AA - June 2020

Author: Jaco Rademeyer
Owner and Principal of jaco Rademeyer Estate [JRE] Port Elizabeth
29 June 2020

Property co-ownership / What happens when your partner dies?

A Property24 Reader asks: “My husband has died. We own our property 50/50, I am sole beneficiary. We are married out of community of property. I understand that property needs to be transferred to myself as sole owner. The cost involved, the attorney maintains, is based on the market value of the 50% share of the property.

“Is this in fact correct as it seems a bit skewed given the fees are probably worked on the value of the property. Surely it should be at the same value as on the original deed of title seeing I am his spouse and heir. Is the fee structure something that can be validated by law or am I at the mercy of my attorney’s fee structure?”

Co-ownership is often utilised as a strategy to enter the property arena. Whether between friends, family or spouses it is an effective means of spreading the financial risk. As would be expected, co-ownership is not as simple as sole ownership and it is therefore recommended for prospective buyers to always consider entering into a co-ownership agreement to regulate the details of their co-ownership.

In a scenario where immovable property is co-owned by spouses married out of community of property and one of the spouse’s subsequently passes away (the “deceased spouse”), a co-ownership agreement would normally regulate such a situation. However, in its absence, the Will of the deceased will determine the outcome. Should the deceased have died intestate (without a Will), the rules regarding Instate Succession would be applicable.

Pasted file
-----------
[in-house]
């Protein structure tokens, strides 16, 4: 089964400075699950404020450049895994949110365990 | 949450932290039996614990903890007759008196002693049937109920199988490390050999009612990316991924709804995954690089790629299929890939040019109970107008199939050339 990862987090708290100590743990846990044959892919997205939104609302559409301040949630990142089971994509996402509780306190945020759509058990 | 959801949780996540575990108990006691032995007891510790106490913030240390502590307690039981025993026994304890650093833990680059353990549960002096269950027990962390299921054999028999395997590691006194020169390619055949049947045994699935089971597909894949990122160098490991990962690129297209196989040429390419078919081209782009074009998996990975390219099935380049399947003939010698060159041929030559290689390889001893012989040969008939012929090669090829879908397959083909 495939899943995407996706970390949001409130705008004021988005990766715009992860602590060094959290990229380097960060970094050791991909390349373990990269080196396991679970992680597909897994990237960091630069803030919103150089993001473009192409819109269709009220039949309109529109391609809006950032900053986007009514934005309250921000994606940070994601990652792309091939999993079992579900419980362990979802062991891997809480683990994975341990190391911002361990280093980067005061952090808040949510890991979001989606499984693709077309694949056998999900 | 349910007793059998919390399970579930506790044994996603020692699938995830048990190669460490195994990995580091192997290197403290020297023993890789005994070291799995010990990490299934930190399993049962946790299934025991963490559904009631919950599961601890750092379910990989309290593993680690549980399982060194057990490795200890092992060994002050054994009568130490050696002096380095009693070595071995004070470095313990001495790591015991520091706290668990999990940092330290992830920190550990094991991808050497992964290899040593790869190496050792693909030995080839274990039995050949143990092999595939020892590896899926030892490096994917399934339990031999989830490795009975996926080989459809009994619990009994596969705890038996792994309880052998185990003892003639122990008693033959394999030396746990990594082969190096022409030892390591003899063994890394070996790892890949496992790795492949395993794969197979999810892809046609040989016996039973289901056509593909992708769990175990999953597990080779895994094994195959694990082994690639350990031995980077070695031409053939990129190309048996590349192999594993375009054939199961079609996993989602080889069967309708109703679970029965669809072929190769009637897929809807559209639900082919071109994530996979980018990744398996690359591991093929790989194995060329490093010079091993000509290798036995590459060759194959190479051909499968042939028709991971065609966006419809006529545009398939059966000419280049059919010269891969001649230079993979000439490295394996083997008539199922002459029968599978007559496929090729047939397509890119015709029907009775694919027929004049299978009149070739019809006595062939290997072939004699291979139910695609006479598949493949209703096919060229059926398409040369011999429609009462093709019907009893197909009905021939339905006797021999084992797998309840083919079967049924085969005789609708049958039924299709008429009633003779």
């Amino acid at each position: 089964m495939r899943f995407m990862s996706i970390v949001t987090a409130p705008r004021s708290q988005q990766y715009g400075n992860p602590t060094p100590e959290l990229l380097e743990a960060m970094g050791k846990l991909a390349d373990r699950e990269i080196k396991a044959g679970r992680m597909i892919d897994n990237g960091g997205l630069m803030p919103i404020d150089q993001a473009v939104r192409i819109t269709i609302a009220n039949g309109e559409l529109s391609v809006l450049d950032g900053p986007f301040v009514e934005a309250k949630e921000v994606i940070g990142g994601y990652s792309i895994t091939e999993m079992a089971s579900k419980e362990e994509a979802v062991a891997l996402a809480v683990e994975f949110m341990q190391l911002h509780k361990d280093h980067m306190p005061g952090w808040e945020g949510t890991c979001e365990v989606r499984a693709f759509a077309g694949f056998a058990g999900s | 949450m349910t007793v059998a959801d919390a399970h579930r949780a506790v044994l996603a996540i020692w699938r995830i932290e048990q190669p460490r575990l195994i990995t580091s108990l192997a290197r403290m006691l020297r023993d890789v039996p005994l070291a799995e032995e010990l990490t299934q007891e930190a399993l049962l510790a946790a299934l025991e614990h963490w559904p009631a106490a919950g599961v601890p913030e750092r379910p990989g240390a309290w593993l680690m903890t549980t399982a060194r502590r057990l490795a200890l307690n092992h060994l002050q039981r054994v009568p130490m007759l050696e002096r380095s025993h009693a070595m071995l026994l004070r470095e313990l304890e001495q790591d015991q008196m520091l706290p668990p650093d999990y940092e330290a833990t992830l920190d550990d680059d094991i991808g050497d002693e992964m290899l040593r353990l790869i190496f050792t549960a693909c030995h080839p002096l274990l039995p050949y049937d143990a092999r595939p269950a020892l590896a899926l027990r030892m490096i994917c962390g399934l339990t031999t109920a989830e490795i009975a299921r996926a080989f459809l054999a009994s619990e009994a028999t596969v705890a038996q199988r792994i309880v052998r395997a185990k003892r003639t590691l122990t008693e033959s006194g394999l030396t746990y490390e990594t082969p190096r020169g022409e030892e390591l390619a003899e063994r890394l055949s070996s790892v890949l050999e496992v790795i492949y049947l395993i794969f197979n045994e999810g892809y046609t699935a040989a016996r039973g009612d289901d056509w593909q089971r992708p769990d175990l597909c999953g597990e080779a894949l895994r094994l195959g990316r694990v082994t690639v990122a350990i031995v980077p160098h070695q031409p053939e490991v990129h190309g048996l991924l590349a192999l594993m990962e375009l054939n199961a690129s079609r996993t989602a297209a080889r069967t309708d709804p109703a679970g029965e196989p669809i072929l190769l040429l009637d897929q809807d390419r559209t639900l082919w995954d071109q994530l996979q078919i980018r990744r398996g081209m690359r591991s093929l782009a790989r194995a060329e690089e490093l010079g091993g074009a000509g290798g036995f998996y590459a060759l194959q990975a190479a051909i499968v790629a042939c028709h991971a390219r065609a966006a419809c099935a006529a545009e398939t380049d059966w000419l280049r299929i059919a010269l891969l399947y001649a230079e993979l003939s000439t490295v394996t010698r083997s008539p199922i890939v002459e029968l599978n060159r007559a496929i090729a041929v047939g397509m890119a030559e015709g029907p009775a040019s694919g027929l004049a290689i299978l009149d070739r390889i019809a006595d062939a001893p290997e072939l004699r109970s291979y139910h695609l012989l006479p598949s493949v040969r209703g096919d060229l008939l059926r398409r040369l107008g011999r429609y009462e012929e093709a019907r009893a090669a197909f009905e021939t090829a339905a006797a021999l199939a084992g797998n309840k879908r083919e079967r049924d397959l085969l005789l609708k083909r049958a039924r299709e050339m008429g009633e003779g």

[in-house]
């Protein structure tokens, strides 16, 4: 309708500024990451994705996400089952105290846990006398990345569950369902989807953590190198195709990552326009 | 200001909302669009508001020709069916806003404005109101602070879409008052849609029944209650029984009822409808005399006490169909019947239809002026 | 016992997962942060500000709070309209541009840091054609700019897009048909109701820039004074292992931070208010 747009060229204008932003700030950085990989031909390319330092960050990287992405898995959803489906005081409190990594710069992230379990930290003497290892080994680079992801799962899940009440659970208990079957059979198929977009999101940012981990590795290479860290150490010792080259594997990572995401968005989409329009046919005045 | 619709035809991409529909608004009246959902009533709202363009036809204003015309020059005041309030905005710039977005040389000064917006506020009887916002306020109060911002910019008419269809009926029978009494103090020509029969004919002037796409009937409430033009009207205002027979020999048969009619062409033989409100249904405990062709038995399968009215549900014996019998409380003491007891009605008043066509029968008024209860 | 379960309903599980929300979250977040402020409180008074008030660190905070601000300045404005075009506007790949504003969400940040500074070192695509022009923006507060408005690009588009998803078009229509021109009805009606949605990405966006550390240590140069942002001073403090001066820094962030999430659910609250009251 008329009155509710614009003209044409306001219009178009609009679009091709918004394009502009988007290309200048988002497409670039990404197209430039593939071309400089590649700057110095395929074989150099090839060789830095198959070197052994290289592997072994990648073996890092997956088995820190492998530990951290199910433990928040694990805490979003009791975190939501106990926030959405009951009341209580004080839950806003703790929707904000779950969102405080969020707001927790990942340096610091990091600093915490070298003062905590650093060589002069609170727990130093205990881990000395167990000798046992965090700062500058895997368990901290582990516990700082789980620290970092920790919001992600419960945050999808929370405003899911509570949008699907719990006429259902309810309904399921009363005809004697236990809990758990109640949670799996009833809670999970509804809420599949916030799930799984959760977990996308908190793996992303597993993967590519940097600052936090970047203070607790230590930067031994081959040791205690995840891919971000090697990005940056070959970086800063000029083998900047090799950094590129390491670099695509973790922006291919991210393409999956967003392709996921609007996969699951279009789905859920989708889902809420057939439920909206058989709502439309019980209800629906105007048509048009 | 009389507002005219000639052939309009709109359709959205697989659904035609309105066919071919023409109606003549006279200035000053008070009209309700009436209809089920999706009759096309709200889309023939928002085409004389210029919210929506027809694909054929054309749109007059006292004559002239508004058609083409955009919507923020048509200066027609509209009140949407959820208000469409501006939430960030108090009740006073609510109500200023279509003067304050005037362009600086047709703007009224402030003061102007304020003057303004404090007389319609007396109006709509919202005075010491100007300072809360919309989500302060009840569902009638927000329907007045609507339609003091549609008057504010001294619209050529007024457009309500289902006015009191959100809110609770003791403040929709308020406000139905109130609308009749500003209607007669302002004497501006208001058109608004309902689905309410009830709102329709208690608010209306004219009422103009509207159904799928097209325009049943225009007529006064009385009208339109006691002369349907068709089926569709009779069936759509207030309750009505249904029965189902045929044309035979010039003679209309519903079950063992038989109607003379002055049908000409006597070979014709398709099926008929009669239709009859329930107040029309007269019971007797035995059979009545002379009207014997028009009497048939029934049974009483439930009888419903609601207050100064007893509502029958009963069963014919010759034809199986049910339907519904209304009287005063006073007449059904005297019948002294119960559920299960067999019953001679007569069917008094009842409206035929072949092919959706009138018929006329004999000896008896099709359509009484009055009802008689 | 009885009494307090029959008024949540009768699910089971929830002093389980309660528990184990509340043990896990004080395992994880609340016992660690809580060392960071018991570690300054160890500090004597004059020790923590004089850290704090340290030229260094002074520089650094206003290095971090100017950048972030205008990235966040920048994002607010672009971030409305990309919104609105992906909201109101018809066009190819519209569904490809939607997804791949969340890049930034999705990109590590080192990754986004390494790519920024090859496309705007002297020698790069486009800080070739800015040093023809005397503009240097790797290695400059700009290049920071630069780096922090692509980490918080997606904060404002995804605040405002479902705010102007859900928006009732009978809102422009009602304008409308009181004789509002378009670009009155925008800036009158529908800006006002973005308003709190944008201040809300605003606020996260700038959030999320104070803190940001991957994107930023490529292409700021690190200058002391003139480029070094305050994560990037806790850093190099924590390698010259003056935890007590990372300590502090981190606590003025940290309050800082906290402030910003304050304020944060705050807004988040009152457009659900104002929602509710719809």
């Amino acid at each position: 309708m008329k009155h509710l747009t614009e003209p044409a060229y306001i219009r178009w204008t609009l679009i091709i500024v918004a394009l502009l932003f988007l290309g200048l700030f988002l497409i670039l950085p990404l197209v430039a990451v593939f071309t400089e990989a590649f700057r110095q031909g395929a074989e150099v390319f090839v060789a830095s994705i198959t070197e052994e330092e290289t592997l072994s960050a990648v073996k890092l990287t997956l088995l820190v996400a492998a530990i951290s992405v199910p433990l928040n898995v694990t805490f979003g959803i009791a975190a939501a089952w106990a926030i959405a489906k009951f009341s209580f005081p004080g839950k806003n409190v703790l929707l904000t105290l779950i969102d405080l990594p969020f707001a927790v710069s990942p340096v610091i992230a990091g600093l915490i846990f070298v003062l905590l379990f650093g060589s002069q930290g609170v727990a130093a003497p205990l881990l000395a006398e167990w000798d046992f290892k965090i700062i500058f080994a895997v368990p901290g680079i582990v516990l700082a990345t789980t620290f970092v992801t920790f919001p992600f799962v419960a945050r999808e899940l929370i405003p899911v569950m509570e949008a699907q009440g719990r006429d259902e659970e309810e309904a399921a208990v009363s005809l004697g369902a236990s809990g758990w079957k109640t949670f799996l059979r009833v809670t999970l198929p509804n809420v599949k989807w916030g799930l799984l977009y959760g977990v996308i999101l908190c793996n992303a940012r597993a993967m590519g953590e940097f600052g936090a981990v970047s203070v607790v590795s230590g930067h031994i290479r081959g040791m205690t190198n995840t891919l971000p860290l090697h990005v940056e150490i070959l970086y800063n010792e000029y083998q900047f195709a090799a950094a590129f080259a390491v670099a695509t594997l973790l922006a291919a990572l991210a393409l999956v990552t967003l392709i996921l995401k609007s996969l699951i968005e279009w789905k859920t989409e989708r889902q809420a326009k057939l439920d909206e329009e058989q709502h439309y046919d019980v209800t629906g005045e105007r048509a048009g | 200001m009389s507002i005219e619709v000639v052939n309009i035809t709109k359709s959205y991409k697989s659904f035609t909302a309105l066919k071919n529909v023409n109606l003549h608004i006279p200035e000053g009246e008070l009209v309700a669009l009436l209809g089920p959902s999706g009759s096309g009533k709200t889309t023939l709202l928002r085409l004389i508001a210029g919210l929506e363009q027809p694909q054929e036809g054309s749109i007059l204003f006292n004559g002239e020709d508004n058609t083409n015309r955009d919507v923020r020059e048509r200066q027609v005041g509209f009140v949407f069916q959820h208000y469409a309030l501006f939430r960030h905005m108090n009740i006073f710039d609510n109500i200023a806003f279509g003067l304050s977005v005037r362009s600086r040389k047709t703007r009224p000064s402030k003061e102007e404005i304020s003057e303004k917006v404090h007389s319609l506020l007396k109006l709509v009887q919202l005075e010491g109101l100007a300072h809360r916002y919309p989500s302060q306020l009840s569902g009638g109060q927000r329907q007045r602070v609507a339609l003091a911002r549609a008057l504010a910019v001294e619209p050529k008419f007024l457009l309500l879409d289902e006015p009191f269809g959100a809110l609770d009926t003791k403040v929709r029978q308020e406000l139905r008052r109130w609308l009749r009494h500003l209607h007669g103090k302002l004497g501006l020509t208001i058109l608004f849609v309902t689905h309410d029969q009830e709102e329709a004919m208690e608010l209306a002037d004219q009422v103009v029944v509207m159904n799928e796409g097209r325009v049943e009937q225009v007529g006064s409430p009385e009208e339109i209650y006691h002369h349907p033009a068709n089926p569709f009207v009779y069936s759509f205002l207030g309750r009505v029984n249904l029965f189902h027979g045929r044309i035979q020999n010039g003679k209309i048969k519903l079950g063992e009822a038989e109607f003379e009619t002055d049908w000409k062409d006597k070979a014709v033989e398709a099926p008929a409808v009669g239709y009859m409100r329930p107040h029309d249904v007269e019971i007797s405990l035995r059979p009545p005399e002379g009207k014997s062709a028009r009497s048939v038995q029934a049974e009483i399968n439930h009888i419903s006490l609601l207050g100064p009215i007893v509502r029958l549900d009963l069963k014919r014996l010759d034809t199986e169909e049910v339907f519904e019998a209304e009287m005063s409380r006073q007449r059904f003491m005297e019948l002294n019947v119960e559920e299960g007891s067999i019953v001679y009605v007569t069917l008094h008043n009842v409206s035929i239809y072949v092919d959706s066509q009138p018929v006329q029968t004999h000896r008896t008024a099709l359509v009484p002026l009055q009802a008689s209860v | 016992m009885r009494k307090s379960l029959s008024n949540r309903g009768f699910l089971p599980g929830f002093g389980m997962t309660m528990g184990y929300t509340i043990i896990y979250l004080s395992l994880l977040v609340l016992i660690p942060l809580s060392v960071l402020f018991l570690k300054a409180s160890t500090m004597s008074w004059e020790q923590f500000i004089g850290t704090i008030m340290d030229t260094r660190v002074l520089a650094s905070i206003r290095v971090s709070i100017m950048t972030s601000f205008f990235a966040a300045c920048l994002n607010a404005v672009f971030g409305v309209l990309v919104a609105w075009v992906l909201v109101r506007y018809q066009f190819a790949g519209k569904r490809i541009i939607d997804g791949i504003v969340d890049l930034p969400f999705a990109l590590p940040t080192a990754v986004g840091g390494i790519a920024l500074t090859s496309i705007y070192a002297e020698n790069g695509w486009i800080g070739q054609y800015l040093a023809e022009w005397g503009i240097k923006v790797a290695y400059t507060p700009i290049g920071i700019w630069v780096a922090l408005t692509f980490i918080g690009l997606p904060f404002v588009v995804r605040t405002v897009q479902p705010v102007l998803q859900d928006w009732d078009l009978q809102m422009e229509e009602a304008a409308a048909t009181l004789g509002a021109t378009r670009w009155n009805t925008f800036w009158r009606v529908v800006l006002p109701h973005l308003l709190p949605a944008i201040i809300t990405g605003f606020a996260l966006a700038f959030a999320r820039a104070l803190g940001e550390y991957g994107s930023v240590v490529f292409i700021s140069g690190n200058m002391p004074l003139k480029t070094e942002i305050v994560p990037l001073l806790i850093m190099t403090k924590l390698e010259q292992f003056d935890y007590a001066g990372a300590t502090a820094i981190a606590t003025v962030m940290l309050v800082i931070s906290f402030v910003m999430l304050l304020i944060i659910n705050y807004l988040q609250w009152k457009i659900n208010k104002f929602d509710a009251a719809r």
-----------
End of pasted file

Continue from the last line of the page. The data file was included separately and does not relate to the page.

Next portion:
In this instance where the marriage is out of community of property and the surviving spouse is the sole beneficiary of the deceased’s Will, the appointed executor of the deceased estate is required to effect transfer of the share in the immovable property in terms of the Will. Take further note that the transfer may only be registered once the liquidation and distribution account has been approved by the Master and has laid for inspection by the general public.

Furthermore, the conveyancer attending to the transfer would also need to certify that the transfer is in terms of the liquidation and distribution account in terms of section 42(1) of the Administration of Estates Act 66 of 1965 as amended… read here:

Exempted from transfer duty but not fees’

Importantly, certain transactions are specifically exempted from transfer duty which in this case includes surviving spouses acquiring the ownership of immovable property. However, the same cannot be said regarding attorney’s fees (transfer fees). Additionally, there will also be disbursements payable to the attorney attending to the transfer such as the deeds office fee. The deceased estate would cover all the costs above, but in certain circumstances the surviving spouse might have to cover such fees where there are no funds available in the estate. The deceased estate would also cover the cost of obtaining rates and levy clearance certificates.

Since transfer fees are still payable in a transaction such as the above, the fees would thus need to be calculated. In this regard it would be required to have the property valued where SARS specifically requires two valuations (the higher valuation taking preference). Transfer fees would accordingly be calculated based on this valuation amount rather than the value as per the title deed. Transfer fees are thus validated and standardised in terms of the law.  view table of SARS Transfer Duty here:

As an example, should an immovable property be valued at R 1 500 000.00, the transfer fees payable no matter the attorneys practice would amount to R 23 480.

The original article can be viewed here: